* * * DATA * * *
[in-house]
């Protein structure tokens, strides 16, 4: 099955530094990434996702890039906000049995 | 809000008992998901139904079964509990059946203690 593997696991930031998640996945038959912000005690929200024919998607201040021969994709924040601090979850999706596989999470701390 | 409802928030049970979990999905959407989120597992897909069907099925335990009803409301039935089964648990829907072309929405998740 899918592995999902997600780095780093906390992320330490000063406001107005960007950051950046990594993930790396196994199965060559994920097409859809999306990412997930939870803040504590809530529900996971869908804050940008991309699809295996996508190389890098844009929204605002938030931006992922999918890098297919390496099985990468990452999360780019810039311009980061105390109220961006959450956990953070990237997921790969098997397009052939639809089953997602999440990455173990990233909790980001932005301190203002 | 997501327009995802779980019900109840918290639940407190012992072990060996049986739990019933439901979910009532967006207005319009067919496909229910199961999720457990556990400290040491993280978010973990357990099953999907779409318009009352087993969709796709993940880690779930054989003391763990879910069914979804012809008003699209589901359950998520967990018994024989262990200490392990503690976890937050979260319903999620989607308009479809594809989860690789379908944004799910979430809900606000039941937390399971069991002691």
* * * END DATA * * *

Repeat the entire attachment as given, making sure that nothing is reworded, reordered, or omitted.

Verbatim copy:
[in-house]
């Protein structure tokens, strides 16, 4: 099955530094990434996702890039906000049995 | 809000008992998901139904079964509990059946203690 593997696991930031998640996945038959912000005690929200024919998607201040021969994709924040601090979850999706596989999470701390 | 409802928030049970979990999905959407989120597992897909069907099925335990009803409301039935089964648990829907072309929405998740 899918592995999902997600780095780093906390992320330490000063406001107005960007950051950046990594993930790396196994199965060559994920097409859809999306990412997930939870803040504590809530529900996971869908804050940008991309699809295996996508190389890098844009929204605002938030931006992922999918890098297919390496099985990468990452999360780019810039311009980061105390109220961006959450956990953070990237997921790969098997397009052939639809089953997602999440990455173990990233909790980001932005301190203002 | 997501327009995802779980019900109840918290639940407190012992072990060996049986739990019933439901979910009532967006207005319009067919496909229910199961999720457990556990400290040491993280978010973990357990099953999907779409318009009352087993969709796709993940880690779930054989003391763990879910069914979804012809008003699209589901359950998520967990018994024989262990200490392990503690976890937050979260319903999620989607308009479809594809989860690789379908944004799910979430809900606000039941937390399971069991002691």